Scholastic also offers free, online classroom events, incuding Virtual Field Trips, Virtual Author Visits, and Literacy Events. The Scholastic classroom events work in tandem with free online and print materials. One recent Scholastic webcast included a story smashup with best-selling children’s authors Jeff Kinney and Dav Pilkey. On a Scholastic Virtual Field Trip, students go to Ellis Island, take an interactive virtual tour of the grounds, read about young immigrants, and explore immigration data, all through interconnected digital material. 

With the wide range of digital events available, teachers and students have opportunities to explore new places without ever having to leave their classroom.

The maker movement's move into K-12

Hundreds of thousands of people attend Maker Faires around the world every year -- events that celebrate creativity, inventiveness and resourcefulness, and let people show-and-tell the things that they've built. Now, kids and teachers are bringing the excitement and creativity of Maker Faires right into K-12 education.

The maker movement, where kids and adults make things ranging from old-fashioned puppets to homemade video game to projects created with a 3D printer, has been growing rapidly worldwide. But in the last several months, we've seen it crossing over into schools. In two articles in the new Winter issue of Scholastic Administrator magazine, we take you to the front lines.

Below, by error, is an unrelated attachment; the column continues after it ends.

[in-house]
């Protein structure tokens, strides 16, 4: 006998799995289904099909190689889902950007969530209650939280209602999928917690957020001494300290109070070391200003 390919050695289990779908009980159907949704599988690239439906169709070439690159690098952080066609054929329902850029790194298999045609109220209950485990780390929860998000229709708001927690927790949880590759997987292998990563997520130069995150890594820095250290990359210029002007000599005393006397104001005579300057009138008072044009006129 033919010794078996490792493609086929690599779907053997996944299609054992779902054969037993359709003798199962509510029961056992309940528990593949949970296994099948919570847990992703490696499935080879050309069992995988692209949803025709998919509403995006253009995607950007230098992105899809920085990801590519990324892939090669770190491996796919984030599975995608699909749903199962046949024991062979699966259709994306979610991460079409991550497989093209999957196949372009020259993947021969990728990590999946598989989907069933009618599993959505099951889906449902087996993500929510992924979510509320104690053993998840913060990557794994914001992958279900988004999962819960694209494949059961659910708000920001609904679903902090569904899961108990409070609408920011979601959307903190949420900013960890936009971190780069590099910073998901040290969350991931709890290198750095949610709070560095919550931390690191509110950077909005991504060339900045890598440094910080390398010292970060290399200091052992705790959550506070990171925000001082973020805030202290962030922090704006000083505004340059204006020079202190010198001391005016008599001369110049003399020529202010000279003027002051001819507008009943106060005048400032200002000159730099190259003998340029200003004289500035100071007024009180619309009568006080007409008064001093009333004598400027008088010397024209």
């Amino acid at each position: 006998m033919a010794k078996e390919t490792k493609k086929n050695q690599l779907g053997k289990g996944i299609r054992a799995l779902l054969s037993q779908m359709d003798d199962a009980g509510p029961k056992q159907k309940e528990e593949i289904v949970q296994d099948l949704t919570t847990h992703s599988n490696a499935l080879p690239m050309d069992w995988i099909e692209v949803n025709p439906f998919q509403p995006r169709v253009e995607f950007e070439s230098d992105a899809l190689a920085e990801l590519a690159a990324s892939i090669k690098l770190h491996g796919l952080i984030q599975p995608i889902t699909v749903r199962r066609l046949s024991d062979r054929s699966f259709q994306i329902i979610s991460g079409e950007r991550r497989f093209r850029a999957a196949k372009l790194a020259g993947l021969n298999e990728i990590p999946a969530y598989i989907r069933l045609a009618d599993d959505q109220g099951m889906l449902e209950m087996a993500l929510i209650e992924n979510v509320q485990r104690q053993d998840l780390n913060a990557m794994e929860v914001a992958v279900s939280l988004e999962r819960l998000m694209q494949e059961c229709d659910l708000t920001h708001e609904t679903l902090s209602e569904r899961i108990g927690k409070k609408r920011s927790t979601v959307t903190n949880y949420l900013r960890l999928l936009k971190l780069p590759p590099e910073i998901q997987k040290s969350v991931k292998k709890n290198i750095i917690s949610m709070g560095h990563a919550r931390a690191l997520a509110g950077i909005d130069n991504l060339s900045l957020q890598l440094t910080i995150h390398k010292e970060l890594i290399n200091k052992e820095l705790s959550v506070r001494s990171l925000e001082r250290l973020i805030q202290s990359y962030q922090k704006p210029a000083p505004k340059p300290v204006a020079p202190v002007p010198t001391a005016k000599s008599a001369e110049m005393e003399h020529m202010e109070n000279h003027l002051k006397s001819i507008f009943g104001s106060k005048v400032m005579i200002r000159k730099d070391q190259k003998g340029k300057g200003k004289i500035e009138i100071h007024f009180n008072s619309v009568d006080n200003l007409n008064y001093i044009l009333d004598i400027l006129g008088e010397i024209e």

You’ll visit 6 different locations, from Plano, Texas’s airplane hangar-sized space to New York City’s spare room, and discover how adults and children are mixing to reinvent learning. The second story, from Invent to Learn co-author Gary Stager, explains the basic concept of making, how to start a program in your school, and why this is a truly powerful way for students to learn. 

Teachers collaborate in school and online

Collaboration: the action of working with someone to produce or create something. We know it’s key to success in any industry, but it plays a pivotal role in education. In Primary Sources, more than 20,000 teachers share insights on how they connect with peers and families.

We found that teachers collaborate in and outside of school to best serve their students. Finding the time for collaboration can be challenging (it’s the second most-cited challenge in daily work), and 51% of teachers report not having enough time for this important aspect of the teaching profession.

Inside school walls, teachers spend time engaging in a variety of activities:

  • Exchanging/sharing resources and lesson plans (76%)
  • Learning from each other’s successes and challenges (68%)
  • Discussing how to best meet the needs of individual students (68%)
  • Reviewing student data (66%)
  • Sharing my own challenges to gain my colleagues’ input and advice (62%)
  • Planning units of study across subject areas (52%)

Technology, including educational and social media websites, enables teachers to collaborate with others they wouldn’t otherwise have had the opportunity to collaborate with. I was fascinated to see YouTube cited as the website most used by teachers for professional purposes (used by 76% of teachers).  See the graphic below for the other websites. Do any surprise you?